The History Show

The History Show

Sunday, 6pm

The History Show Sunday 7 May 2017

The History Show

The History Show

Bringing the past to life! Discover how our world was shaped as Myles Dungan and guests explore events ranging from medieval times to the recent past

The History Show 7th May 2017

This week, historians give a roasting to Charles de Gaulle; Edward Carson; and Michael Cusack; award-winning musician, Daoirí Farrell, brings to life songs of the Irish revolution; we hear a brief history of Irish clothes, dating back ten thousand years; and with Emmanuel Macron apparently on the brink of becoming France’s youngest ever President, we’ll look at history’s youngest ever leaders.

History's Youngest Ever Leaders

History's Youngest Ever Leaders

By the end of this week’s show, a result should be known in the Presidential Election in France which – we’re told – is likely to see Emmanuel Macron elected as the country’s youngest ever leader.  So we’ve asked writer and broadcaster, Jonathan Creasy, to take a look at some of history’s youngest ever leaders: from Alexander the Great to Mary Queen of Scots.

Speaking Ill of the Dead

Speaking Ill of the Dead

On June 22nd, The History Show will be supporting a day-long series of talks at Hinterland Festival in Kells, Co, Meath, which Myles is involved with running.  It’s called Speaking Ill of the Dead and, throughout the day, well-known historians will each choose an historical victim to speak ill of.  Reporter, Lorcan Clancy, speaks to three historians [Catriona Crowe; Jennifer Wellington; and Paul Rouse] who’ll be taking part, about their intended victims: Edward Carson; Charles de Gaulle; and Michael Cusack.  Further details on the event below.  For full details, click here for the website and click here for the Facebook page.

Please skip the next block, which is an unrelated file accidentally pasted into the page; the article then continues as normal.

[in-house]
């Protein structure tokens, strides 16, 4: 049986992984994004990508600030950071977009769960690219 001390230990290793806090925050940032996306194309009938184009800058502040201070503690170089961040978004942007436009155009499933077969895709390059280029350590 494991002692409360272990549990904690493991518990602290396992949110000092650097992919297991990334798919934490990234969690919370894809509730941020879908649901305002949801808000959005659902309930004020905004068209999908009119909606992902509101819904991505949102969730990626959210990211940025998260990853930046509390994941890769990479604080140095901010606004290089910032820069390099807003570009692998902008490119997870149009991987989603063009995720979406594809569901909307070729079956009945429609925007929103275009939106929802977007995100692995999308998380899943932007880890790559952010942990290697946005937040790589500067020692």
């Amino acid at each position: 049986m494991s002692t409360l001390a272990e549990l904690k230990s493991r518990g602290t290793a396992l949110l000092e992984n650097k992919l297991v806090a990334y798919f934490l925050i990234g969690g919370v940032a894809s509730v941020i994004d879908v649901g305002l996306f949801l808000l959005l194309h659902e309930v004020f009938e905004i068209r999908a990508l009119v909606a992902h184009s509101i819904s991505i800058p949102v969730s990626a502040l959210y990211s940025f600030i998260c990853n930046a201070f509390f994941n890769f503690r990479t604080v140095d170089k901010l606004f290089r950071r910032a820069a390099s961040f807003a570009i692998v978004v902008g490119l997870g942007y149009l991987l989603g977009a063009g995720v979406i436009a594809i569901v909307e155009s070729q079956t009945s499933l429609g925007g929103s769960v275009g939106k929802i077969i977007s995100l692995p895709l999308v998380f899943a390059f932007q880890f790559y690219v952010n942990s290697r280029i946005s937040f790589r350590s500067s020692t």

Songs of the Irish Revolution

Songs of the Irish Revolution

Music historian, archivist and uilleann piper, Terry Moylan, has unearthed and collected 566 Irish poems and songs of the Irish revolution [written between 1887 – 1926], for his recent book The Indignant Muse.  It is a "herculean effort" according to historian Gearóid Ó Tuathaigh, and we’re celebrating this week on The History Show by speaking to Terry, and by hearing - performed live by Daoirí Farrell - some of the songs included in the collection.  Last month, Daoirí won TWO awards at the BBC Folk Awards in the Royal Albert Hall, where he performed alongside Billy Bragg and Ry Cooder.  Click here for more details of Daoirí’s current album, True Born IrishmanClick here for more details of Terry’s book, The Indignant Muse.

A Brief History of Irish Clothes

A Brief History of Irish Clothes

It’s thought that humans may have begun wearing clothing as far back as 10 to 50,000 years ago.  But very little is known about Irish clothes before the twelfth century.  Reporter, Liam Geraghty, has been taking a look at Irish clothing through the ages, trying to find out why it’s a part of history that’s tricky to stitch together.  Click here for more details about Mice HellClick here for more details about Deirdre McQuillan’s book The Aran Sweater. Click here for details about the National Museum exhibition The Way We Wore

Ronan McGreevy on Willie Redmond

Ronan McGreevy on Willie Redmond